Little snail, slowly slowly climb Mount Fuji
Climbing Mount Fuji, out of shape and out of season
The trail glows bone white under our boots. Konohana, the Shinto spirit of sacred Fujisan, smiles on us mountaineer-wannabes in the form of a harvest moon and cloudless sky. On short notice, I’m attempting an early, out-of-season ascent of Mount Fujisan – an overnight dangan tozan, bullet climb – with two friends from Tokyo, David and Naomi. The weather forecast looks good; the crowds on the most popular — read easiest — trail should be thinner. So far, we’ve been right. With a moon like this to light our way, we have no need for headlamps. Eight thousand feet below, Mount Fuji’s triangular moonshadow turns the Aokigahara, the so-called “Forest of Suicides,” a deeper, darker shade of green. At the top waits the promise of the fabled goraiko, the so-called “honourable arrival of light:” sunrise from the summit of the highest point in Japan.
We’ve also been lucky. Even in the official climbing season of July and August, conditions on the mountain — actually an extinct volcano — can and often do take a turn for the worse. Many of the 300,000 climbers who start never make it to the top of this newly anointed World Heritage Site (inducted in 2013). Wind, cold and altitude can turn this seven-mile, 4,900-foot-gain “day trip” from Tokyo into an arduous trek. Some who get caught out never make it down.
Once the snow arrives, only experienced and well-equipped mountaineers tackle Fujisan’s exposed slopes. Tonight, though, we’re in the shoulder season. Cold, yes, and it’ll get colder as we go higher and through the night: the average low bottoms out at about 13 degrees Fahrenheit, well below sweltering, tropical Tokyo. Still, only a mercifully light wind blows, and snow and ice have yet to cover the rocks. Lights shine from some of the huts, and a few tour groups follow guides up-trail.
Early September. A few weeks after my 44th birthday. And I’m here for the wrong reason: to test myself. Middle age caught me out during overtime in a three-year overseas adventure, with no end in sight. What started as a post-graduate trip to pay student loans and kickstart a writing career has turned into a career, a marriage, a house in the suburbs: the Canadian Dream written in kanji.
But staying overseas comes at a price, best paid when young, and I’m off to a late start. Meantime, until I retire, I’ll continue to hang on in the world’s biggest, busiest city, and in a samurai culture that embraces a work-till-you-drop ethic. In Japanese, the media call it karoshi, occupational sudden death. No wonder. Long commutes, longer hours, bento-lunchbox-sized apartments, and a work-hard-play-hard ethos has trashed my active-not-athletic lifestyle, and culminated in a precipitous midlife crisis. Again, Japan has a word for it: yakudoshi, the years of calamity, which for me manifested in an acute attack of back spasms, and a week on the couch.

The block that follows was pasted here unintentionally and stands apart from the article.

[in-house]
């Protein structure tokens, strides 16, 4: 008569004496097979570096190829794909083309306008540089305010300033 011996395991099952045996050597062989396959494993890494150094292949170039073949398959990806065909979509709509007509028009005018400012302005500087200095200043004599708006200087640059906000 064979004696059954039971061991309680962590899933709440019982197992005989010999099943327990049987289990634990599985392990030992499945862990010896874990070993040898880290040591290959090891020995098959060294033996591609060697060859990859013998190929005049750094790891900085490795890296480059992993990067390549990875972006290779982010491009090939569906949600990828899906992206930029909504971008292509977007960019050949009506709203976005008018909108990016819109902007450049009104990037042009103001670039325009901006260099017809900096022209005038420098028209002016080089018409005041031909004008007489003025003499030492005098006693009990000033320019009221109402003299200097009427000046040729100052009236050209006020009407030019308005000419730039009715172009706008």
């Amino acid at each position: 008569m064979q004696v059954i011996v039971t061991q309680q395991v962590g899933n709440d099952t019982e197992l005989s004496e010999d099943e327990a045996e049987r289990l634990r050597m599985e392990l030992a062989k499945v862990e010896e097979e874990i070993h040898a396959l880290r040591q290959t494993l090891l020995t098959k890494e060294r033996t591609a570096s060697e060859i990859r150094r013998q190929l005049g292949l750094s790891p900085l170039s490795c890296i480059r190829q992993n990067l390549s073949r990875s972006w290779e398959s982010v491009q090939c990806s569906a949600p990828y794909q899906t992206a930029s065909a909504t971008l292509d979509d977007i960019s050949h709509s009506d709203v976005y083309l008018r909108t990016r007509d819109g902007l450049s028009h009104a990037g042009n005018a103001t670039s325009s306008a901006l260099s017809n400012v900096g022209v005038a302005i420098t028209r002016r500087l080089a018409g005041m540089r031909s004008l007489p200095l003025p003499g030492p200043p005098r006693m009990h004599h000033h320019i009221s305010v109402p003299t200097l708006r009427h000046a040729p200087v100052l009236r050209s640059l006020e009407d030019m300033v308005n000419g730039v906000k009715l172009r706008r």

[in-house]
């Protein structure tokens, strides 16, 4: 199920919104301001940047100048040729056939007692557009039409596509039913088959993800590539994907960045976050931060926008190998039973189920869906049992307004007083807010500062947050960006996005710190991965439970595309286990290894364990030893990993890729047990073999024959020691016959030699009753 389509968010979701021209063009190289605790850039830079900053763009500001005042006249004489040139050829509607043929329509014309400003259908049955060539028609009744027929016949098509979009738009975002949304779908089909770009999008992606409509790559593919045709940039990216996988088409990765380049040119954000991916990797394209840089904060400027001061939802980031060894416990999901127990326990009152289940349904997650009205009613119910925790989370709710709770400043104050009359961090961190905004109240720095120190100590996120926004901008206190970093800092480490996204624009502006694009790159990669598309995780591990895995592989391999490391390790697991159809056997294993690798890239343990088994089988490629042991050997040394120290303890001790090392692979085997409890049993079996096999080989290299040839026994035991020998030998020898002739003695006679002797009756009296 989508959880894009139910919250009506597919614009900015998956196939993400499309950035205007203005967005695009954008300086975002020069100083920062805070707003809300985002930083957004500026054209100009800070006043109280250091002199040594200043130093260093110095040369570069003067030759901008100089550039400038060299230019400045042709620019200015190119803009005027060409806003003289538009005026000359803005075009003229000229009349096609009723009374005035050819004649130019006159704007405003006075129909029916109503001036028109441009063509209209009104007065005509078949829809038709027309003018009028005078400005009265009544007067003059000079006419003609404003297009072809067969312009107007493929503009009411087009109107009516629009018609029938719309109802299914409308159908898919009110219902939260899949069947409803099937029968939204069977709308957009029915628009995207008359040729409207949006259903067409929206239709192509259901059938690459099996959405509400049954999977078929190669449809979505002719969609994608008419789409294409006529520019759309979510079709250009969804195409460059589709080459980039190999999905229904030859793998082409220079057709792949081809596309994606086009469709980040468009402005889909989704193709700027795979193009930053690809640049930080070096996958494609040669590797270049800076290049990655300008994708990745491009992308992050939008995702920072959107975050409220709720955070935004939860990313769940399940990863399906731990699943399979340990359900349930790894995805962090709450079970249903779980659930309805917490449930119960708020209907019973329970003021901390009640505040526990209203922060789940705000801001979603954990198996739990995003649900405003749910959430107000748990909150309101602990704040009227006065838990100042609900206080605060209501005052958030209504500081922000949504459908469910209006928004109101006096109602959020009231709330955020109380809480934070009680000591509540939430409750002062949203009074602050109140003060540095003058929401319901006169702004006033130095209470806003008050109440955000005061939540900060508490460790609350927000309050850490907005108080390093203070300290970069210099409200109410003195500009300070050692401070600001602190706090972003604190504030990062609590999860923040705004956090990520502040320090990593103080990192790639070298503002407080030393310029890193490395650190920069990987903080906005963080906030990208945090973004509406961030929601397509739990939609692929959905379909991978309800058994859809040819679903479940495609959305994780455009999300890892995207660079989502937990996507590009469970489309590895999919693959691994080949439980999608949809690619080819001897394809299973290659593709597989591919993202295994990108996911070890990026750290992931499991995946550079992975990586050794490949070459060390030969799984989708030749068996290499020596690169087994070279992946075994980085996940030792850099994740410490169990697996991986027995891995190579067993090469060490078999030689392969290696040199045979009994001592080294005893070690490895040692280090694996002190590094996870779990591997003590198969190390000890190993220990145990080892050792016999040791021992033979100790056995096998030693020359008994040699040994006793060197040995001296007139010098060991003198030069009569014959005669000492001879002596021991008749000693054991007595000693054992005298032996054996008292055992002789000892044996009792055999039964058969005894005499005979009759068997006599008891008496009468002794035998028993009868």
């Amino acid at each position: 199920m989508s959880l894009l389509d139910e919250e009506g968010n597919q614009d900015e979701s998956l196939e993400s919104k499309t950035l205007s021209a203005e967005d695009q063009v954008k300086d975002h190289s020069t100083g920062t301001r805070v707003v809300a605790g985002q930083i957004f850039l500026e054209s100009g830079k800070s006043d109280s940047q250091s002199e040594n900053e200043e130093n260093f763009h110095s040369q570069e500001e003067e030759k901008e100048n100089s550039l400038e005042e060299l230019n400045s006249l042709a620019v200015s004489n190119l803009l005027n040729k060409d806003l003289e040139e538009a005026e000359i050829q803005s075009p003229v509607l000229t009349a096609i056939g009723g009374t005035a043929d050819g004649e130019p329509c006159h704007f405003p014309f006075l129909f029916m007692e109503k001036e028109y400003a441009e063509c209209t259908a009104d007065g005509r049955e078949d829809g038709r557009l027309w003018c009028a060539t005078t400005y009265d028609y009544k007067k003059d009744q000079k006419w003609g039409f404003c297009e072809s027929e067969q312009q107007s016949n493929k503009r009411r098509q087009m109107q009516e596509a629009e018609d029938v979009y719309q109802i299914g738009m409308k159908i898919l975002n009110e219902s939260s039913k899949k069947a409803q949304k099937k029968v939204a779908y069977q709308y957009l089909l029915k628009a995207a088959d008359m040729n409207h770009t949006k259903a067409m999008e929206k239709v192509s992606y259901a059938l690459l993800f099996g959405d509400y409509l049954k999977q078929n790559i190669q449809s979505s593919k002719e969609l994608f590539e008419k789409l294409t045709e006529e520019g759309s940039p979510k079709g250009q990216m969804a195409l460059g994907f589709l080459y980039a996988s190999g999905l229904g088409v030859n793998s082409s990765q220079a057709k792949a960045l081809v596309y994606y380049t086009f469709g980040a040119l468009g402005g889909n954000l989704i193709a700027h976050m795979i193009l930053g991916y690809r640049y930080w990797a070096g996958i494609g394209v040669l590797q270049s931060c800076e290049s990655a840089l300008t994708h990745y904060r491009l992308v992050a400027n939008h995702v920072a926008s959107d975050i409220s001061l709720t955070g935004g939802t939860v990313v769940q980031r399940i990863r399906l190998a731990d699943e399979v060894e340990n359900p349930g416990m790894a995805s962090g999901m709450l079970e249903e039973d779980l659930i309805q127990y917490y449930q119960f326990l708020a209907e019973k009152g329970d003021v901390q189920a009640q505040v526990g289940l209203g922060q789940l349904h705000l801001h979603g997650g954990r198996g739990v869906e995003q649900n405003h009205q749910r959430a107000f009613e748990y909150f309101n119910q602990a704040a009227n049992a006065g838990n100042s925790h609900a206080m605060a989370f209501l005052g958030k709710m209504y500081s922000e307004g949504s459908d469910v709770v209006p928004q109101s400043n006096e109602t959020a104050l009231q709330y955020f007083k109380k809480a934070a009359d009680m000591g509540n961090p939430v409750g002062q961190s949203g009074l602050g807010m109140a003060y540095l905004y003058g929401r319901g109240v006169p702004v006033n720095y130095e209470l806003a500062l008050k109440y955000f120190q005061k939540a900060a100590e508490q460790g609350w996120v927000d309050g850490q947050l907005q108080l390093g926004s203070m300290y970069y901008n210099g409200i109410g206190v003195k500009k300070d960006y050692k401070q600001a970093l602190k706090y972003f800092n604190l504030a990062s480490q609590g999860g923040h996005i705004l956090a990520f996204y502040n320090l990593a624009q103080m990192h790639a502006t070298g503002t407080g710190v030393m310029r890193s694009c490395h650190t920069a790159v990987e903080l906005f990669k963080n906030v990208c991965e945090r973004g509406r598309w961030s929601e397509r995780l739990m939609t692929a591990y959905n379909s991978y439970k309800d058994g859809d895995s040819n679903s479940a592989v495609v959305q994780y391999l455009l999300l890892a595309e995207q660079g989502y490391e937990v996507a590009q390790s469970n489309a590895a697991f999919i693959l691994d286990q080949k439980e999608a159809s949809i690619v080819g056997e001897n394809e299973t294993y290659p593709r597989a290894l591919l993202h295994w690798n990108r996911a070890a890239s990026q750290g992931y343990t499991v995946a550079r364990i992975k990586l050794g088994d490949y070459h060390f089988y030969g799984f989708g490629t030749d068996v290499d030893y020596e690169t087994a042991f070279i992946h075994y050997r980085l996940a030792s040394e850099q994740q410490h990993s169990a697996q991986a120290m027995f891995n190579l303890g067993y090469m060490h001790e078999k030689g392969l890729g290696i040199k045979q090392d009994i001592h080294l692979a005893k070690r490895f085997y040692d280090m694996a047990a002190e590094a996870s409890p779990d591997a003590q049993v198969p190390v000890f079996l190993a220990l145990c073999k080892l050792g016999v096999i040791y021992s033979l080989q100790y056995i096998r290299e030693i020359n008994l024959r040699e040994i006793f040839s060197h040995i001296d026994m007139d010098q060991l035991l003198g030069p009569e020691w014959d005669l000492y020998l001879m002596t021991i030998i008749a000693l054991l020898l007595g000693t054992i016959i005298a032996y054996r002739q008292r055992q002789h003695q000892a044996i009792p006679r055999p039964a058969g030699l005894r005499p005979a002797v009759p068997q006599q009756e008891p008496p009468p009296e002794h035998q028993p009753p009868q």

I worked out a daily regimen of yoga and other exercises, and slowly, slowly, began inching towards recovery, speedy as the hero in Kobayashi’s famous haiku.
Fuji no yama
(Little snail, slowly slowly climb Mount Fuji)
Being in Japan helps. Genki, “lively,” retirees head to the mountains west of town for daily hikes. On a mountain trail in remote Hokkaido, I met a pair of septuagenerians hand in hand, enjoying the view and each other’s company. I thought then, “That’s how I wanna grow old.”
The memory of that couple kept me on the yoga mat.
Now I’m on Fujisan to see whether my self-prescribed physiotherapy has done the trick, or whether it’s time to hang up the Patagonia boots and socks.
In the distance, lightning cracks a ceramic sky over Tokyo and the broad Kanto plain. The spirit of Mount Fuji makes her own weather, however, and a clear, thin sky seems to pull us higher. But for the light of the harvest moon, we’d have a canopy of stars above.
Less than a mile from the summit, however, my knees and back are aching. If anyone asks, I’m more than ready to admit I’m cold, tired, and hungry. Not that anyone does ask. My friends can see it on my face as they wait in the halo of light around one of the precarious trailside huts. A hut! I could throw down a futon among the other climbers stacked like silkworms inside. Snap sunrise pictures from the front door and meet my friends on their way down. We would return to the city and back to work Monday like nothing had happened. Then I’d settle genteely into the reclining sofa of middle age…
On the other hand, conditions will never be better to summit. Besides, if I succeed now, I never have to challenge this blasted cone of ash again. After all, as everyone knows, “He who does not climb Mount Fuji once is a fool, but he who climbs it more than once is also a fool.” But what I do or don’t do here and now will set the pace for the rest of my life. So when I reach the hut, I warm myself with a paper cup of coffee from the all-night canteen, then continue up. A glow-worm of headlamps crawls up the trail. And passes us…
Step by step, breath by breath in this airless place, I follow David and Naomi, one foot in front of the other up the steep and rocky trail. By the time we see the little white torii gate that marks the final summit approach, my pack sways drunkenly on my back and my knees have locked.
But it’s done.
We make it to the summit of Fujisan at 12,388 feet, the highest point in Japan. Guess it’s not time to hang up the Patagonia quite yet. The sunrise is spectacular.
This story first appeared in earlier editions on my Japan blog site, Big Sushi, Little Fishes
(Update: Not sure when things changed, but there is apparently now an official(?) “extended” season to climb Mount Fuji. In 2015 the Yoshida Trail, for example, the one I climbed a few years back, will remain open until September 15th. Check the government’s Council for the Promotion of the Proper Use of Mt. Fuji for dates on other trails.)